Sunday, November 17, 2013

State v. Cooper case brief

State v. Cooper case brief summary
529 P.2d 231 (1974)


CASE SYNOPSIS
Appellant challenged his conviction by a trial court jury (Arizona) for kidnapping and assault with a deadly weapon on the ground that the trial court refused to submit the issue of insanity to the jury.

CASE FACTS
Appellant challenged his convictions for kidnapping and assault with a deadly weapon alleging that the trial court erred by refusing to submit the issue of insanity to the jury.

DISCUSSION

  • The appellate court affirmed. 
  • It held that though experts testified at trial that appellant did not know the nature and quality of his acts and that he did not know he was wrong at the time of the acts charged, the condition of the appellant's mind was caused by drug use and not insanity.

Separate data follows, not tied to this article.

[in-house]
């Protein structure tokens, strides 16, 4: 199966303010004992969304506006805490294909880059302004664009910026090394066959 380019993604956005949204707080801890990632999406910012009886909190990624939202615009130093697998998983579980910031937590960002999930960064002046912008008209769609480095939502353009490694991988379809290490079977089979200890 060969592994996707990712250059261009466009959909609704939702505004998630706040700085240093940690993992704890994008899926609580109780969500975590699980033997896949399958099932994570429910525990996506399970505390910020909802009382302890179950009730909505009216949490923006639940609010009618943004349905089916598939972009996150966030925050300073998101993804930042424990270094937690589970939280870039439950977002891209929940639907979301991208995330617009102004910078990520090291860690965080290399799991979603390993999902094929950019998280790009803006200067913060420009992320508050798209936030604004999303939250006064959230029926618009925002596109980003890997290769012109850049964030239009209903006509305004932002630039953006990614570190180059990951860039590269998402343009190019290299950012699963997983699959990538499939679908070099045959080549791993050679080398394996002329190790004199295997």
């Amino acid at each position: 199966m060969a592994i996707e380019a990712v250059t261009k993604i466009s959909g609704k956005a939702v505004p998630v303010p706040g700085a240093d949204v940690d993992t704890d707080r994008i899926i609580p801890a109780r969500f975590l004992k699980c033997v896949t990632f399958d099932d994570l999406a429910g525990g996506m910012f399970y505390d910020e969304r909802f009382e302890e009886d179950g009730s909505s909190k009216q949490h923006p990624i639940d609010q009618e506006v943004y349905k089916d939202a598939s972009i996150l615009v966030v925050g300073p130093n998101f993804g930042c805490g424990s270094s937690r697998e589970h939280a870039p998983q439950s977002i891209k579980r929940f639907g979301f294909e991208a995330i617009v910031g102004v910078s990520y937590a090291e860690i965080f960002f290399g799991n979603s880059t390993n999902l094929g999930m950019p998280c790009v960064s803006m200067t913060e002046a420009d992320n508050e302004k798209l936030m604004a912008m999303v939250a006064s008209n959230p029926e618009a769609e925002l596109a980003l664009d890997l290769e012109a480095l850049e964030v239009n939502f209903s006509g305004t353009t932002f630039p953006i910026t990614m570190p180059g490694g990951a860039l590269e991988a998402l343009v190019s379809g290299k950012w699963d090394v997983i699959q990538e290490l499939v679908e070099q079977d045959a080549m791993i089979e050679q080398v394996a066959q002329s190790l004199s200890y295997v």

• It said that defendant's voluntary intoxication was not a defense to crime, but could be used to show lack of specific intent, about which the trial judge properly instructed the jury. 
  • The court said that the defendant did not allege an existing state of mental illness brought on by excessive drug use, but rather a temporary episode of mental incapacity caused by the voluntary use of drugs.

CONCLUSION
The court upheld defendant's convictions for kidnapping and assault with a deadly weapon where it found that the trial court did not err in refusing to submit the issue of insanity to the jury because the condition of appellant's mind was caused by voluntary temporary drug use and not insanity.


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